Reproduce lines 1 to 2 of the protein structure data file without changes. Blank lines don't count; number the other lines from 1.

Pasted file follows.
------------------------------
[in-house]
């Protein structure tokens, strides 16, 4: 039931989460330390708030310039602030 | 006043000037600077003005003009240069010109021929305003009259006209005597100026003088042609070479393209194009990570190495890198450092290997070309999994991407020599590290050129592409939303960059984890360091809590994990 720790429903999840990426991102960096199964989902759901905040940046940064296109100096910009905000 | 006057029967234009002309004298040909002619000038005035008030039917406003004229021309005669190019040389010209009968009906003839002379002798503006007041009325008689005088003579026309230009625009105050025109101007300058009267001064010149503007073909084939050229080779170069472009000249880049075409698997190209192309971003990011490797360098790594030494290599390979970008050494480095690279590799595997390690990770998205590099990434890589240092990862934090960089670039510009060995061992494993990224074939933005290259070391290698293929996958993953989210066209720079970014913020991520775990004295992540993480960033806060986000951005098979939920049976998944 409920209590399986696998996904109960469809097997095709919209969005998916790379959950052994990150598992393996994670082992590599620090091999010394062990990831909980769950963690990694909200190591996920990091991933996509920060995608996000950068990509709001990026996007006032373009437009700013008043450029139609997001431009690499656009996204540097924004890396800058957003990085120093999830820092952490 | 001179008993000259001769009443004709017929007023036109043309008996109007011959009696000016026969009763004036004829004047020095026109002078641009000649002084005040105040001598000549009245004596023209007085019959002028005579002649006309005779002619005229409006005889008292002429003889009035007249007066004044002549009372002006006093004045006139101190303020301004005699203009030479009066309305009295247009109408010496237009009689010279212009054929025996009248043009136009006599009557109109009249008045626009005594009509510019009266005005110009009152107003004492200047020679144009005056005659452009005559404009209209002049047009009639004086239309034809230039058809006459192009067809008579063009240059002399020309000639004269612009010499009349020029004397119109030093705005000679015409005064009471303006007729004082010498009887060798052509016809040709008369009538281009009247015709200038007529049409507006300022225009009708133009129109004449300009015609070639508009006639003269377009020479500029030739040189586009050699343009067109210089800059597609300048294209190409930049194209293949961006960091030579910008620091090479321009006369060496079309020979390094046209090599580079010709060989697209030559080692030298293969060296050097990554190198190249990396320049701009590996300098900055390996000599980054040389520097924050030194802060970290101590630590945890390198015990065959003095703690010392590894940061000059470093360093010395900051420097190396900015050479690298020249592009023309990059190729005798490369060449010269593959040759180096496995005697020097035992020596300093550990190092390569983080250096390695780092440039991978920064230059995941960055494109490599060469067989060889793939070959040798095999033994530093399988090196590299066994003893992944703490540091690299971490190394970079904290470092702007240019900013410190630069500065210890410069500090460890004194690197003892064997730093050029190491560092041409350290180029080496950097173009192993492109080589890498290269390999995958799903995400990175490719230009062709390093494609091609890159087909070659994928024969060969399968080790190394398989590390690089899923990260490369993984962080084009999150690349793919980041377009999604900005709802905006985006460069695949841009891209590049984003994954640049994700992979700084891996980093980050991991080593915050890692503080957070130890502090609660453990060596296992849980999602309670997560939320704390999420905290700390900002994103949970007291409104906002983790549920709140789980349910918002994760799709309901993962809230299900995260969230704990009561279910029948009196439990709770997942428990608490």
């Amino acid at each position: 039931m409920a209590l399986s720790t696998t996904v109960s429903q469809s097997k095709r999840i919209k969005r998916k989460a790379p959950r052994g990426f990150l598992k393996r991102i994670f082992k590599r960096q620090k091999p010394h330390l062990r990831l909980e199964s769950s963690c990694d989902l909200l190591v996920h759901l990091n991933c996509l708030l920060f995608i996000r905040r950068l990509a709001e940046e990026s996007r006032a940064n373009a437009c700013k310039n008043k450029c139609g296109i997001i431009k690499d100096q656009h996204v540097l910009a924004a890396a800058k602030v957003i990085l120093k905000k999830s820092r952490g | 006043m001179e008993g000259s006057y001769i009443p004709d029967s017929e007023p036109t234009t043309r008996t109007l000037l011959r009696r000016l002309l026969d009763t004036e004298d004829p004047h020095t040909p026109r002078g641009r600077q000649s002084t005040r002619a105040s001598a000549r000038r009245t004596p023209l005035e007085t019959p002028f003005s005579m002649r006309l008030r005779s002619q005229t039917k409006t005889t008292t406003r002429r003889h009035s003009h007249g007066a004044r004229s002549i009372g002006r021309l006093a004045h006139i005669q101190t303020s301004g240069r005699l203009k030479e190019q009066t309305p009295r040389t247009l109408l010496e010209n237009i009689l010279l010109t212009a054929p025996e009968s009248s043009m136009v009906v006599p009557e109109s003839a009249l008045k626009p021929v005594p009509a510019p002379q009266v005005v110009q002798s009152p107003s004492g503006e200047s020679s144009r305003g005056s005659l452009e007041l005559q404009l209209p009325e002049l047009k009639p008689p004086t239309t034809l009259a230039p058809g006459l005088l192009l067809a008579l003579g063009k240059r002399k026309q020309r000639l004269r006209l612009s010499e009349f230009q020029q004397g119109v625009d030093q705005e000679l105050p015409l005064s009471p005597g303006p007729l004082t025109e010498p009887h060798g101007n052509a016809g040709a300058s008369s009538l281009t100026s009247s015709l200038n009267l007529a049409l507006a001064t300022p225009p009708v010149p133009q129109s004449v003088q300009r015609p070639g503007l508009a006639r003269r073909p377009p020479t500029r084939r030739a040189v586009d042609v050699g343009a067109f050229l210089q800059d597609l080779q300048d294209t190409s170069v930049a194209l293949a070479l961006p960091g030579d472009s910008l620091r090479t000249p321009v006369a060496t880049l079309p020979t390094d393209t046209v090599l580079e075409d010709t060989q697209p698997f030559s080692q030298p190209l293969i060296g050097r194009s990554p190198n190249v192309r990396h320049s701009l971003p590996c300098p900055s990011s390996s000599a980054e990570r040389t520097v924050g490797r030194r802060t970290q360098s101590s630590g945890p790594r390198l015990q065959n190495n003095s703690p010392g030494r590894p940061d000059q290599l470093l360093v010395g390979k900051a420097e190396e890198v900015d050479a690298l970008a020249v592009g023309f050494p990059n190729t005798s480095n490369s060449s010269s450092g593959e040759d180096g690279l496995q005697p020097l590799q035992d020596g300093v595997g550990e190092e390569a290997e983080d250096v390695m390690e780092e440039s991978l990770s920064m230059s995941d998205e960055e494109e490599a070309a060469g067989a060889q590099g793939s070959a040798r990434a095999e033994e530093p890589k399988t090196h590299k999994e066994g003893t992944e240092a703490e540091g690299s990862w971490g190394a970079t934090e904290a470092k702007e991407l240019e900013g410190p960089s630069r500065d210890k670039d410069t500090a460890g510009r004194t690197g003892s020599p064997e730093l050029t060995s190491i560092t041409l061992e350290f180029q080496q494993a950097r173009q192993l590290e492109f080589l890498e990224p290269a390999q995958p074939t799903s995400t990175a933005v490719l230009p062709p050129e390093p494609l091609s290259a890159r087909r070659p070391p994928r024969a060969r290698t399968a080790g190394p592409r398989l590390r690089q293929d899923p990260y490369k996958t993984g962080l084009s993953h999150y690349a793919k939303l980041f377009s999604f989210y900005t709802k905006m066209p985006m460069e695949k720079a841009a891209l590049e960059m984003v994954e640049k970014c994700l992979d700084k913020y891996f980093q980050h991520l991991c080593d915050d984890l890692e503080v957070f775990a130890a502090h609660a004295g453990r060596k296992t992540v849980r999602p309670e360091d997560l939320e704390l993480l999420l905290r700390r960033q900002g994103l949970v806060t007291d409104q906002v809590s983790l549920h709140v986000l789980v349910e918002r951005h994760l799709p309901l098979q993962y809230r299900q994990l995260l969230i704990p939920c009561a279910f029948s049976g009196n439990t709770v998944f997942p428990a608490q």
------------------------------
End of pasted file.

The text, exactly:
[in-house]
């Protein structure tokens, strides 16, 4: 039931989460330390708030310039602030 | 006043000037600077003005003009240069010109021929305003009259006209005597100026003088042609070479393209194009990570190495890198450092290997070309999994991407020599590290050129592409939303960059984890360091809590994990 720790429903999840990426991102960096199964989902759901905040940046940064296109100096910009905000 | 006057029967234009002309004298040909002619000038005035008030039917406003004229021309005669190019040389010209009968009906003839002379002798503006007041009325008689005088003579026309230009625009105050025109101007300058009267001064010149503007073909084939050229080779170069472009000249880049075409698997190209192309971003990011490797360098790594030494290599390979970008050494480095690279590799595997390690990770998205590099990434890589240092990862934090960089670039510009060995061992494993990224074939933005290259070391290698293929996958993953989210066209720079970014913020991520775990004295992540993480960033806060986000951005098979939920049976998944 409920209590399986696998996904109960469809097997095709919209969005998916790379959950052994990150598992393996994670082992590599620090091999010394062990990831909980769950963690990694909200190591996920990091991933996509920060995608996000950068990509709001990026996007006032373009437009700013008043450029139609997001431009690499656009996204540097924004890396800058957003990085120093999830820092952490 | 001179008993000259001769009443004709017929007023036109043309008996109007011959009696000016026969009763004036004829004047020095026109002078641009000649002084005040105040001598000549009245004596023209007085019959002028005579002649006309005779002619005229409006005889008292002429003889009035007249007066004044002549009372002006006093004045006139101190303020301004005699203009030479009066309305009295247009109408010496237009009689010279212009054929025996009248043009136009006599009557109109009249008045626009005594009509510019009266005005110009009152107003004492200047020679144009005056005659452009005559404009209209002049047009009639004086239309034809230039058809006459192009067809008579063009240059002399020309000639004269612009010499009349020029004397119109030093705005000679015409005064009471303006007729004082010498009887060798052509016809040709008369009538281009009247015709200038007529049409507006300022225009009708133009129109004449300009015609070639508009006639003269377009020479500029030739040189586009050699343009067109210089800059597609300048294209190409930049194209293949961006960091030579910008620091090479321009006369060496079309020979390094046209090599580079010709060989697209030559080692030298293969060296050097990554190198190249990396320049701009590996300098900055390996000599980054040389520097924050030194802060970290101590630590945890390198015990065959003095703690010392590894940061000059470093360093010395900051420097190396900015050479690298020249592009023309990059190729005798490369060449010269593959040759180096496995005697020097035992020596300093550990190092390569983080250096390695780092440039991978920064230059995941960055494109490599060469067989060889793939070959040798095999033994530093399988090196590299066994003893992944703490540091690299971490190394970079904290470092702007240019900013410190630069500065210890410069500090460890004194690197003892064997730093050029190491560092041409350290180029080496950097173009192993492109080589890498290269390999995958799903995400990175490719230009062709390093494609091609890159087909070659994928024969060969399968080790190394398989590390690089899923990260490369993984962080084009999150690349793919980041377009999604900005709802905006985006460069695949841009891209590049984003994954640049994700992979700084891996980093980050991991080593915050890692503080957070130890502090609660453990060596296992849980999602309670997560939320704390999420905290700390900002994103949970007291409104906002983790549920709140789980349910918002994760799709309901993962809230299900995260969230704990009561279910029948009196439990709770997942428990608490």